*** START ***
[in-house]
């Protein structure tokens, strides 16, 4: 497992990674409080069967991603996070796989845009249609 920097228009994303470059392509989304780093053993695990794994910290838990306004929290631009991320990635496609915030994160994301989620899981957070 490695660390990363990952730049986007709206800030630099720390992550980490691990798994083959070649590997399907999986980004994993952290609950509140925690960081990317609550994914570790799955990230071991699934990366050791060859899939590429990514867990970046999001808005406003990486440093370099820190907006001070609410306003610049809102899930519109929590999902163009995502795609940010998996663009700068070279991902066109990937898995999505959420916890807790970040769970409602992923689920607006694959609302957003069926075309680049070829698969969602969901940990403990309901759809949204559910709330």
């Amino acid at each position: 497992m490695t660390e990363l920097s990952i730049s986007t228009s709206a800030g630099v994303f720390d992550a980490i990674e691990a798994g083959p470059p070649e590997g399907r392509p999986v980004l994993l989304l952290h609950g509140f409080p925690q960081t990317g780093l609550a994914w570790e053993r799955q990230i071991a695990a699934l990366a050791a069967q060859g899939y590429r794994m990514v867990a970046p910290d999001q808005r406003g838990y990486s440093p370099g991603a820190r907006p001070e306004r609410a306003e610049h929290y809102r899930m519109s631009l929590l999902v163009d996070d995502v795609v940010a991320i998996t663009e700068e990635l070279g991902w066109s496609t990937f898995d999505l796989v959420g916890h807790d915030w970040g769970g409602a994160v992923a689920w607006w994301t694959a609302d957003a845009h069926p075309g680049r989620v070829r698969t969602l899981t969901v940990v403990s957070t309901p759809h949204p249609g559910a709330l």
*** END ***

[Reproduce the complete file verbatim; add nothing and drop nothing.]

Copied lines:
[in-house]
């Protein structure tokens, strides 16, 4: 497992990674409080069967991603996070796989845009249609 920097228009994303470059392509989304780093053993695990794994910290838990306004929290631009991320990635496609915030994160994301989620899981957070 490695660390990363990952730049986007709206800030630099720390992550980490691990798994083959070649590997399907999986980004994993952290609950509140925690960081990317609550994914570790799955990230071991699934990366050791060859899939590429990514867990970046999001808005406003990486440093370099820190907006001070609410306003610049809102899930519109929590999902163009995502795609940010998996663009700068070279991902066109990937898995999505959420916890807790970040769970409602992923689920607006694959609302957003069926075309680049070829698969969602969901940990403990309901759809949204559910709330």
């Amino acid at each position: 497992m490695t660390e990363l920097s990952i730049s986007t228009s709206a800030g630099v994303f720390d992550a980490i990674e691990a798994g083959p470059p070649e590997g399907r392509p999986v980004l994993l989304l952290h609950g509140f409080p925690q960081t990317g780093l609550a994914w570790e053993r799955q990230i071991a695990a699934l990366a050791a069967q060859g899939y590429r794994m990514v867990a970046p910290d999001q808005r406003g838990y990486s440093p370099g991603a820190r907006p001070e306004r609410a306003e610049h929290y809102r899930m519109s631009l929590l999902v163009d996070d995502v795609v940010a991320i998996t663009e700068e990635l070279g991902w066109s496609t990937f898995d999505l796989v959420g916890h807790d915030w970040g769970g409602a994160v992923a689920w607006w994301t694959a609302d957003a845009h069926p075309g680049r989620v070829r698969t969602l899981t969901v940990v403990s957070t309901p759809h949204p249609g559910a709330l």